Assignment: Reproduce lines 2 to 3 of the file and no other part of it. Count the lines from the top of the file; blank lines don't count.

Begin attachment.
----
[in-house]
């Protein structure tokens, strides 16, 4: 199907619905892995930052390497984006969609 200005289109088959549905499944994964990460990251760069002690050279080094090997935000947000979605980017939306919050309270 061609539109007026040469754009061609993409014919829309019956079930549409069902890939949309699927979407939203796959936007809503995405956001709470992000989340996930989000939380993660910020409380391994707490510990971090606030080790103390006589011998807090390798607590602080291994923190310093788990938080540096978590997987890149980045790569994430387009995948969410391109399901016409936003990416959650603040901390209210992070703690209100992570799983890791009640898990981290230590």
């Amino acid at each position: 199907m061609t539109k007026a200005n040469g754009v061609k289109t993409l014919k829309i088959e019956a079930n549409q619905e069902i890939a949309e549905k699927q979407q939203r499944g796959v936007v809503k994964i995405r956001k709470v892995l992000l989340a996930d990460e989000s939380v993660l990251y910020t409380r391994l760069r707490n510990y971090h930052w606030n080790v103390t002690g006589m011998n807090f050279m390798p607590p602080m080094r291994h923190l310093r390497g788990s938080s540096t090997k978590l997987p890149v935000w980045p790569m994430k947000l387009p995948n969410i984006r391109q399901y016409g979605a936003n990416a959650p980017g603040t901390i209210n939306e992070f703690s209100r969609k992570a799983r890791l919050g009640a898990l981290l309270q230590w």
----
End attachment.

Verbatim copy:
């Protein structure tokens, strides 16, 4: 199907619905892995930052390497984006969609 200005289109088959549905499944994964990460990251760069002690050279080094090997935000947000979605980017939306919050309270 061609539109007026040469754009061609993409014919829309019956079930549409069902890939949309699927979407939203796959936007809503995405956001709470992000989340996930989000939380993660910020409380391994707490510990971090606030080790103390006589011998807090390798607590602080291994923190310093788990938080540096978590997987890149980045790569994430387009995948969410391109399901016409936003990416959650603040901390209210992070703690209100992570799983890791009640898990981290230590």
């Amino acid at each position: 199907m061609t539109k007026a200005n040469g754009v061609k289109t993409l014919k829309i088959e019956a079930n549409q619905e069902i890939a949309e549905k699927q979407q939203r499944g796959v936007v809503k994964i995405r956001k709470v892995l992000l989340a996930d990460e989000s939380v993660l990251y910020t409380r391994l760069r707490n510990y971090h930052w606030n080790v103390t002690g006589m011998n807090f050279m390798p607590p602080m080094r291994h923190l310093r390497g788990s938080s540096t090997k978590l997987p890149v935000w980045p790569m994430k947000l387009p995948n969410i984006r391109q399901y016409g979605a936003n990416a959650p980017g603040t901390i209210n939306e992070f703690s209100r969609k992570a799983r890791l919050g009640a898990l981290l309270q230590w």